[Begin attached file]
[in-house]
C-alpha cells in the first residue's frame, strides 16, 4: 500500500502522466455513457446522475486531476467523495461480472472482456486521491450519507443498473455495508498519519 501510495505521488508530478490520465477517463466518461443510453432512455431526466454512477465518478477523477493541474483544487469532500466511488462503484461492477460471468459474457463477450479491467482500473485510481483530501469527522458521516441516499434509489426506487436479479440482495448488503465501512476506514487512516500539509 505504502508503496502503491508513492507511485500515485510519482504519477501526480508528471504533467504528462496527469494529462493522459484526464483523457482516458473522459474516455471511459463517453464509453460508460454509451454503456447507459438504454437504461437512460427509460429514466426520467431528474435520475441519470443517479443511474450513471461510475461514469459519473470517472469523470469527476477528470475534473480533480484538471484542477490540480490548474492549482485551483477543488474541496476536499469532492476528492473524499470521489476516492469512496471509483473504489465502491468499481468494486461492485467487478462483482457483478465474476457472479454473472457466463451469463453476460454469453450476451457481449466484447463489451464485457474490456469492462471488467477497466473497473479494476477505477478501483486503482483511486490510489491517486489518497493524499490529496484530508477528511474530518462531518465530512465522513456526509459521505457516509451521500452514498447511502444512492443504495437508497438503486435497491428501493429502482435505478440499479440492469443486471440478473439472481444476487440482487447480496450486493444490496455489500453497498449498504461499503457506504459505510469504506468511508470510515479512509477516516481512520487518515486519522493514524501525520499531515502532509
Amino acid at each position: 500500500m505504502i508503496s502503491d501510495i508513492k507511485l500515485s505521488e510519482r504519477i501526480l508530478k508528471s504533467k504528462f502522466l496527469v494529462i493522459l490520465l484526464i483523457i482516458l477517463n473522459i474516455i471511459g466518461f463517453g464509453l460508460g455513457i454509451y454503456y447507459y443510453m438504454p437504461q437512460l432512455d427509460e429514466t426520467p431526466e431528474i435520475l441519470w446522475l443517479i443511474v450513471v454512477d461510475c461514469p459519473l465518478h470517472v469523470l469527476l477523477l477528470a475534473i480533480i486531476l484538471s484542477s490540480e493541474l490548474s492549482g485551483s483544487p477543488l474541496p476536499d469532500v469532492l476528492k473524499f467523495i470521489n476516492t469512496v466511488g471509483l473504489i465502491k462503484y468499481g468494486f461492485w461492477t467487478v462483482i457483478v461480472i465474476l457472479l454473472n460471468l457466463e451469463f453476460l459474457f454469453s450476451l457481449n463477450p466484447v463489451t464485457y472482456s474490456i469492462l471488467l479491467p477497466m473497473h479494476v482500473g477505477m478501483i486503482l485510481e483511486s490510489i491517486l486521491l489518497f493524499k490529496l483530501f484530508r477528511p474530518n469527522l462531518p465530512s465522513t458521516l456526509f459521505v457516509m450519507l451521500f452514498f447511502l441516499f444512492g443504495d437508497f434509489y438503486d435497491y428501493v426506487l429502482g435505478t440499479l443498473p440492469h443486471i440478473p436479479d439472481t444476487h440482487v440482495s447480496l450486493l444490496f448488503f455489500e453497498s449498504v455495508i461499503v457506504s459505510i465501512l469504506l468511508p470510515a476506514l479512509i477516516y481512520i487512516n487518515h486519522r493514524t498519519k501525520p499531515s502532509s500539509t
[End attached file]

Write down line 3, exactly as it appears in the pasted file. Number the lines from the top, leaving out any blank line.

Amino acid at each position: 500500500m505504502i508503496s502503491d501510495i508513492k507511485l500515485s505521488e510519482r504519477i501526480l508530478k508528471s504533467k504528462f502522466l496527469v494529462i493522459l490520465l484526464i483523457i482516458l477517463n473522459i474516455i471511459g466518461f463517453g464509453l460508460g455513457i454509451y454503456y447507459y443510453m438504454p437504461q437512460l432512455d427509460e429514466t426520467p431526466e431528474i435520475l441519470w446522475l443517479i443511474v450513471v454512477d461510475c461514469p459519473l465518478h470517472v469523470l469527476l477523477l477528470a475534473i480533480i486531476l484538471s484542477s490540480e493541474l490548474s492549482g485551483s483544487p477543488l474541496p476536499d469532500v469532492l476528492k473524499f467523495i470521489n476516492t469512496v466511488g471509483l473504489i465502491k462503484y468499481g468494486f461492485w461492477t467487478v462483482i457483478v461480472i465474476l457472479l454473472n460471468l457466463e451469463f453476460l459474457f454469453s450476451l457481449n463477450p466484447v463489451t464485457y472482456s474490456i469492462l471488467l479491467p477497466m473497473h479494476v482500473g477505477m478501483i486503482l485510481e483511486s490510489i491517486l486521491l489518497f493524499k490529496l483530501f484530508r477528511p474530518n469527522l462531518p465530512s465522513t458521516l456526509f459521505v457516509m450519507l451521500f452514498f447511502l441516499f444512492g443504495d437508497f434509489y438503486d435497491y428501493v426506487l429502482g435505478t440499479l443498473p440492469h443486471i440478473p436479479d439472481t444476487h440482487v440482495s447480496l450486493l444490496f448488503f455489500e453497498s449498504v455495508i461499503v457506504s459505510i465501512l469504506l468511508p470510515a476506514l479512509i477516516y481512520i487512516n487518515h486519522r493514524t498519519k501525520p499531515s502532509s500539509t